Lately, it seems like America couldn’t be any more polarized. About half of the country is gunning for President Donald Trump‘s impeachment, while the other half remains staunch in its support for the commander in chief (or simply doesn’t care about politics). Throw in fears of a recession, and the picture seems even more dire.
But as splintered as this great nation may appear to be, there are a few things voters can agree on: the importance of jobs, health care, and housing affordability, according to a recent Bankrate report. The personal finance website surveyed more than 1,000 Americans in early September to come up with its findings.
“Housing affordability is a key issue for many Americans,” says Mark Hamrick, senior economic analyst at Bankrate. “We’ve had home prices rising year after year. The annual increases have been substantially above wage growth.”
Democrats, women, and millennials ranked housing affordability as their third most important concern going into the 2020 presidential election. It fell just behind employment and health care. Meanwhile, Republicans, men, and members of Generation X and baby boomers ranked it fourth, after their concerns about taxes.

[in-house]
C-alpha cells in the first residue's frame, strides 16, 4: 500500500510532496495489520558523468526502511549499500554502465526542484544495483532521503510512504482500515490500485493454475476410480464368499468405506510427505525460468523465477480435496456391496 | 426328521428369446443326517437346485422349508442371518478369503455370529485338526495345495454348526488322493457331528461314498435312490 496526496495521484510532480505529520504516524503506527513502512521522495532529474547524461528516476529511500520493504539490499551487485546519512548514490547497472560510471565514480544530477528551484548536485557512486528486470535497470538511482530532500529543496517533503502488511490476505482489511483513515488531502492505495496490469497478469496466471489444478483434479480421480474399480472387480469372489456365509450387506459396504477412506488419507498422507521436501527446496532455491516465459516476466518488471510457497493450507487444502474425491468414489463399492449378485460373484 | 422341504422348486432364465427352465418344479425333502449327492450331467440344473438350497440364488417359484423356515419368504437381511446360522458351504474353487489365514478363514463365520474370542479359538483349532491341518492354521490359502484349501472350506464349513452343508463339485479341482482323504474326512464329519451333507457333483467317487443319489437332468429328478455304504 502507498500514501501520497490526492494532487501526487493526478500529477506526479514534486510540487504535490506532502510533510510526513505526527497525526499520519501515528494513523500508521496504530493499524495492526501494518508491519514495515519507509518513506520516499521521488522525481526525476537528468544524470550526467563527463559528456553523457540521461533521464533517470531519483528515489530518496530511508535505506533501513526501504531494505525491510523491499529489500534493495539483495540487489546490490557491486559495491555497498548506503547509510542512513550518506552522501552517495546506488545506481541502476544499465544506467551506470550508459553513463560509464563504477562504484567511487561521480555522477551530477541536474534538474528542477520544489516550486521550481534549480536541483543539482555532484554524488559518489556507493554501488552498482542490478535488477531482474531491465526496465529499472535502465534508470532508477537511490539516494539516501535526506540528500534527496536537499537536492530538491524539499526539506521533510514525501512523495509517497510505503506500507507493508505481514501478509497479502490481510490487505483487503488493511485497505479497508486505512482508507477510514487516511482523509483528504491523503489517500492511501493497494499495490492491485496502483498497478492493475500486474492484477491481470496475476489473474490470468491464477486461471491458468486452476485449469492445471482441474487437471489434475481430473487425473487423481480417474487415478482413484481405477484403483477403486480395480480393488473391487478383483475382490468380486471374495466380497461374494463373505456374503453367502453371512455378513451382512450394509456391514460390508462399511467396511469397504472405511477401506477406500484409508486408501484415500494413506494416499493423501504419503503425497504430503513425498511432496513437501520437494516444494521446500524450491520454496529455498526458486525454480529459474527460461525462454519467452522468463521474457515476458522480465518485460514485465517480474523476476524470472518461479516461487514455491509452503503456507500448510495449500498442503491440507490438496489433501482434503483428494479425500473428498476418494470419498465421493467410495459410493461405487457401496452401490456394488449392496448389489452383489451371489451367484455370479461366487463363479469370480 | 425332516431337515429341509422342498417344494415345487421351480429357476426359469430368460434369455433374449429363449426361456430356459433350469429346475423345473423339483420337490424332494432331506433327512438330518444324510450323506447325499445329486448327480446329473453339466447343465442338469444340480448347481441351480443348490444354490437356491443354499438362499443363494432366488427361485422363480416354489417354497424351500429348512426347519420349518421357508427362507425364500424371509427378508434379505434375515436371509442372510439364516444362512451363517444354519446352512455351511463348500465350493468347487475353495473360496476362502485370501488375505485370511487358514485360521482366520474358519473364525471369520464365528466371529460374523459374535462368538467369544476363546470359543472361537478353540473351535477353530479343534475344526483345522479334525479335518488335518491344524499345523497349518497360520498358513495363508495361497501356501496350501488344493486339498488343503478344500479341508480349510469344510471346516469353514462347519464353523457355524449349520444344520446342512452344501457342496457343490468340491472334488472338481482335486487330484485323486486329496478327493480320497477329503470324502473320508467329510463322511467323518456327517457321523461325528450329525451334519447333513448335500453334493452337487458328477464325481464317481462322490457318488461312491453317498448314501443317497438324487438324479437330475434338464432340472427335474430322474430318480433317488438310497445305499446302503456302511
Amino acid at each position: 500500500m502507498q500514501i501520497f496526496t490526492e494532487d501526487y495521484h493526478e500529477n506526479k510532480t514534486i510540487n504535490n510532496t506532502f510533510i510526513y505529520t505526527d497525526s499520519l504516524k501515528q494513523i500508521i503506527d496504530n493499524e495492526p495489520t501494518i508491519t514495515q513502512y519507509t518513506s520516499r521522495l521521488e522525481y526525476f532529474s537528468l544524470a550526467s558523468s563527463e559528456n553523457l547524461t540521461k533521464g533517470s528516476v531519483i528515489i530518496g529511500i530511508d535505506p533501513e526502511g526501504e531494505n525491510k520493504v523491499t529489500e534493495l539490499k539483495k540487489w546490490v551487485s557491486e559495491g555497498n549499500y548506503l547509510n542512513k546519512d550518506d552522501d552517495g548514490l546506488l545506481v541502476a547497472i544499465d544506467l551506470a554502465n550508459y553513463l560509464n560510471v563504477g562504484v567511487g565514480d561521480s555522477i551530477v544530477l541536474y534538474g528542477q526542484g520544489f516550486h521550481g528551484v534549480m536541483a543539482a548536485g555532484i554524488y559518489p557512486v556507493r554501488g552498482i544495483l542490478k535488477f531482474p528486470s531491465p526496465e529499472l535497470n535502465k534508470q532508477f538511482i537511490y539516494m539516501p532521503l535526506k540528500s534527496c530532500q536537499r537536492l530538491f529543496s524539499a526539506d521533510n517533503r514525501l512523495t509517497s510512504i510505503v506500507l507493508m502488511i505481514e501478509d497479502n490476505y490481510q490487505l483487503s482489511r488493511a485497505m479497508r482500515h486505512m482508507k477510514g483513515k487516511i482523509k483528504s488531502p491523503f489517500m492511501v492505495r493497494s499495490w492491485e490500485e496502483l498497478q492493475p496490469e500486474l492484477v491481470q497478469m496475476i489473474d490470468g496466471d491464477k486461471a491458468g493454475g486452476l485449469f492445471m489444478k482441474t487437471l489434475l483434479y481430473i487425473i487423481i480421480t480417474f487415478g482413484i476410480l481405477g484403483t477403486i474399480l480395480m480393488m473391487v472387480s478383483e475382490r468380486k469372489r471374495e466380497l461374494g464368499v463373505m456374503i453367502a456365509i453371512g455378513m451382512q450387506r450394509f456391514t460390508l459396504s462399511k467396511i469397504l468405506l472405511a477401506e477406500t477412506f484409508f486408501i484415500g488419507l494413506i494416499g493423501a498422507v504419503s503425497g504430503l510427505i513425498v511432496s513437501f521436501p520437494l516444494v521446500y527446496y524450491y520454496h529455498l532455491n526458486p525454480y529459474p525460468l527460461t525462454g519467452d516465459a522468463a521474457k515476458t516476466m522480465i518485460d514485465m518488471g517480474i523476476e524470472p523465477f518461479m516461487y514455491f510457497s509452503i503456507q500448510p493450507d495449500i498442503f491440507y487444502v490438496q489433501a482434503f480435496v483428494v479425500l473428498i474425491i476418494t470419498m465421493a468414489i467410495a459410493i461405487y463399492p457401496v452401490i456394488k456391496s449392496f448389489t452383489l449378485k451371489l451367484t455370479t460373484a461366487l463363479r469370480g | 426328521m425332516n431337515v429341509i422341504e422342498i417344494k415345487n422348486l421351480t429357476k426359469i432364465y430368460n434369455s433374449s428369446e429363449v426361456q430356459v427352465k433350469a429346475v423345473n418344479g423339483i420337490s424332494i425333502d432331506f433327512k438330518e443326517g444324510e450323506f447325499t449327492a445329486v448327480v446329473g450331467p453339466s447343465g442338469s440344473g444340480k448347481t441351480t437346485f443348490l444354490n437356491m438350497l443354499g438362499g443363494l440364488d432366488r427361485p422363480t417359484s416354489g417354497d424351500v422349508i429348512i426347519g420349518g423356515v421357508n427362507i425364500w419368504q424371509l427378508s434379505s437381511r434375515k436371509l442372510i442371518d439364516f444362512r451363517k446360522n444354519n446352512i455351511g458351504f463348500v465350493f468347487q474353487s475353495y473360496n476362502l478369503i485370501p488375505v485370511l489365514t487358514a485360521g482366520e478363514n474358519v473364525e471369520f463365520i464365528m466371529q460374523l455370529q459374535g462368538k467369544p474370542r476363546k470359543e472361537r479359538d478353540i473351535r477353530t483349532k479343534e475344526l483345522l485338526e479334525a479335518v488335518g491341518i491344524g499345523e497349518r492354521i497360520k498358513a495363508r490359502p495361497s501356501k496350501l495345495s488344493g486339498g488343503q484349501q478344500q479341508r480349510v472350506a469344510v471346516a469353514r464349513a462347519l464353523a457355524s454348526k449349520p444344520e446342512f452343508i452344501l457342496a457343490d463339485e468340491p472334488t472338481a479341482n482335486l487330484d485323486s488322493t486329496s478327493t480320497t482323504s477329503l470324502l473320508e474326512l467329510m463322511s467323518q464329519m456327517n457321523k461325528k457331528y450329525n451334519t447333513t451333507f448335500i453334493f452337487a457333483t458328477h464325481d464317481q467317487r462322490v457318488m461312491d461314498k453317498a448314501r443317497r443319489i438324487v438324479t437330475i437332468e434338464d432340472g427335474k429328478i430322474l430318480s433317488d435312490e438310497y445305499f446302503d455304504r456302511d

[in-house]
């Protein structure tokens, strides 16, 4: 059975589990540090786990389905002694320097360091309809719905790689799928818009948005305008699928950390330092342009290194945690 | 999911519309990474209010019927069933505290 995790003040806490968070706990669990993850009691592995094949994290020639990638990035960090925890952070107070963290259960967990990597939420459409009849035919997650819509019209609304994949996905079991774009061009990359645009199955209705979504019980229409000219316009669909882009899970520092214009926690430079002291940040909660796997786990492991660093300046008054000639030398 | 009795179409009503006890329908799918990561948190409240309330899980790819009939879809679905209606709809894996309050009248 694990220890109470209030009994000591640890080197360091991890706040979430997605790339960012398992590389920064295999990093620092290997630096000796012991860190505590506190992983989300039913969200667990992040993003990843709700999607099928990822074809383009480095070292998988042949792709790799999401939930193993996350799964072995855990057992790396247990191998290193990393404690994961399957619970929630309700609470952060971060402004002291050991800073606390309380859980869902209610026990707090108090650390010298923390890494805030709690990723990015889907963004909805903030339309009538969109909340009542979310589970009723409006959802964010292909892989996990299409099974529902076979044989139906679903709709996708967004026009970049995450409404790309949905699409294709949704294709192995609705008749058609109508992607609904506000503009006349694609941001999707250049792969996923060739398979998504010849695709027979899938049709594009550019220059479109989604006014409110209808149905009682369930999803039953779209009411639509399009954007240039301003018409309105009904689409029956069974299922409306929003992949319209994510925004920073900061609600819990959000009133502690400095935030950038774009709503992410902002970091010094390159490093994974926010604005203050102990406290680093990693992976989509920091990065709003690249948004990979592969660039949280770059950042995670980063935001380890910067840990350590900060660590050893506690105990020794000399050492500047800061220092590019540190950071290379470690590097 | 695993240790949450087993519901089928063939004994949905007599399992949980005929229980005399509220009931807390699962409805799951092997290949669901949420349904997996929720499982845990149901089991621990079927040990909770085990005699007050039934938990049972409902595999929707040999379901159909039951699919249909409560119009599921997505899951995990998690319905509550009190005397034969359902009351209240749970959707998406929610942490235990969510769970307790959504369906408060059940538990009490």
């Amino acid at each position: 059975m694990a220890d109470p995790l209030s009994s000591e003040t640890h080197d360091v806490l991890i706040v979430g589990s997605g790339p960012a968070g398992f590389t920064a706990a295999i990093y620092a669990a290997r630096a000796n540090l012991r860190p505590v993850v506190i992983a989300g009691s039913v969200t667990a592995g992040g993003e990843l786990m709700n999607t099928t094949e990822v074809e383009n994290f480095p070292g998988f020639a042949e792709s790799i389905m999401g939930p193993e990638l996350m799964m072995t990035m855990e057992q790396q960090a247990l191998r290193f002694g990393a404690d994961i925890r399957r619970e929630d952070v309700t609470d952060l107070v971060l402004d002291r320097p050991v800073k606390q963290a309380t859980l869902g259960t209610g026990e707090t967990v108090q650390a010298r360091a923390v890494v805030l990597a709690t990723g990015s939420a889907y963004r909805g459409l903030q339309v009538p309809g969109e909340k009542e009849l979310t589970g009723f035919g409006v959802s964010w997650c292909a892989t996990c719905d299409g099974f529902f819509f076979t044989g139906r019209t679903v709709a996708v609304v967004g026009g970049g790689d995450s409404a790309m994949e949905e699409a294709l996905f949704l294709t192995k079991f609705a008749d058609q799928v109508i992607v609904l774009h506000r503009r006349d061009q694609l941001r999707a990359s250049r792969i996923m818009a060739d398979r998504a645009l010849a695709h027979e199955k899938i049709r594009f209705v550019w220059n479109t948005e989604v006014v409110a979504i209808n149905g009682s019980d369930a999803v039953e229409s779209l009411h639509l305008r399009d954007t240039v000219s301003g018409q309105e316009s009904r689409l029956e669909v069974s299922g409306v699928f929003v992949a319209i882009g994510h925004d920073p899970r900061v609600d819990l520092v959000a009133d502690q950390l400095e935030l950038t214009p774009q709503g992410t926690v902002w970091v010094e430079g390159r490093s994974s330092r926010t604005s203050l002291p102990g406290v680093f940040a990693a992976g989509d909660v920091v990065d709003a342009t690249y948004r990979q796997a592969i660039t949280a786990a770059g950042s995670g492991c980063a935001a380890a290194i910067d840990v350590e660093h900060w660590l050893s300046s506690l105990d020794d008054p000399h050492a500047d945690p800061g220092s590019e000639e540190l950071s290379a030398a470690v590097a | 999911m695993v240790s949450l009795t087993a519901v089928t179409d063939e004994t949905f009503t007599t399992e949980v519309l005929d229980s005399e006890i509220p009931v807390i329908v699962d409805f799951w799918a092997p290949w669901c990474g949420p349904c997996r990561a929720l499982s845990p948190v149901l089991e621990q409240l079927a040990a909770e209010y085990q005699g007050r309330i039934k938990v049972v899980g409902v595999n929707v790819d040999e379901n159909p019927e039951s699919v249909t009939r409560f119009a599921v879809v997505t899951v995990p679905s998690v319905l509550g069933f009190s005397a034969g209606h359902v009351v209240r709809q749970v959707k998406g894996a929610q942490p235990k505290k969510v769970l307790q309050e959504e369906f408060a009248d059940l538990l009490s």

“Many younger Americans are aspiring to upgrade their housing situation. Some may still be living at home because they have student loan debt, others are still renting,” says Hamrick.
Meanwhile, he adds, “women are still facing a wage gap. … It [may be] more challenging for them to be able to afford a home purchase” if they’re on their own.
All groups of voters ranked housing affordability as more crucial than foreign trade, student loan debt, and the stock market.
The report also looked at whether the finances of Americans have improved since Trump took office. That’s key for both first-time and repeat home buyers, who need to be able to pull together a down payment.
Nearly half of respondents, 46%, said their finances have stayed about the same. Almost a third, 32%, said they were better off, while 21% said things had gotten worse for them.
But those results followed party lines. More than half of Republicans, 54%, said their finances had improved, while just 24% of independents and 21% of Democrats said the same.
Meanwhile, men were more likely to report gains than women. Thirty-seven percent of the men surveyed said they had achieved more financial success since Trump became president compared with 26% of the women.
“For many Americans, homeownership is a key to improving their net worth. Gaining equity in a home is certainly one way to raise one’s personal wealth,” says Hamrick. But if folks’ “personal financial situations aren’t improving, then they aren’t getting any closer to buying a home.”